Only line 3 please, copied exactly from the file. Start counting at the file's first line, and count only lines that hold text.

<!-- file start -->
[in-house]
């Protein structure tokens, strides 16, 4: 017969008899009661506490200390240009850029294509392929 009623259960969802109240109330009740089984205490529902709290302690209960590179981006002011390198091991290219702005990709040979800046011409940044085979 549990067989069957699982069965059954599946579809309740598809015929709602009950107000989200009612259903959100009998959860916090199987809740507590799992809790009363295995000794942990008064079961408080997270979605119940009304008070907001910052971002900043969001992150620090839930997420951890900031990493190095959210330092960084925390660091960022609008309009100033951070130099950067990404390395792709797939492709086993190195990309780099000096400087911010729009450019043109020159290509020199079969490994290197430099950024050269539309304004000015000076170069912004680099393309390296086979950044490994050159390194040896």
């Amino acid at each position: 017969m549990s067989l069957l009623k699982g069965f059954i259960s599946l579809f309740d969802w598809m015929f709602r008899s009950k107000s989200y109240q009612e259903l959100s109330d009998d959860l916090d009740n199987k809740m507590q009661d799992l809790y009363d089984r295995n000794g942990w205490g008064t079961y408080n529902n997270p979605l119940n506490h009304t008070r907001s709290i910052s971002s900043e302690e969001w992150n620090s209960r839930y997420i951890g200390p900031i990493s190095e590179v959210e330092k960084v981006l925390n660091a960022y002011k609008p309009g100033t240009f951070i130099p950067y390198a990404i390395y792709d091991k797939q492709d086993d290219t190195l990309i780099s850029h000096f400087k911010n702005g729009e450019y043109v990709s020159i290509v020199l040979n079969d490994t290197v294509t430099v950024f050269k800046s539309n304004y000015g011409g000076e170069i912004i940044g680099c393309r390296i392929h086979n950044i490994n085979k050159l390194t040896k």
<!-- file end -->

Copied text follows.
């Amino acid at each position: 017969m549990s067989l069957l009623k699982g069965f059954i259960s599946l579809f309740d969802w598809m015929f709602r008899s009950k107000s989200y109240q009612e259903l959100s109330d009998d959860l916090d009740n199987k809740m507590q009661d799992l809790y009363d089984r295995n000794g942990w205490g008064t079961y408080n529902n997270p979605l119940n506490h009304t008070r907001s709290i910052s971002s900043e302690e969001w992150n620090s209960r839930y997420i951890g200390p900031i990493s190095e590179v959210e330092k960084v981006l925390n660091a960022y002011k609008p309009g100033t240009f951070i130099p950067y390198a990404i390395y792709d091991k797939q492709d086993d290219t190195l990309i780099s850029h000096f400087k911010n702005g729009e450019y043109v990709s020159i290509v020199l040979n079969d490994t290197v294509t430099v950024f050269k800046s539309n304004y000015g011409g000076e170069i912004i940044g680099c393309r390296i392929h086979n950044i490994n085979k050159l390194t040896k």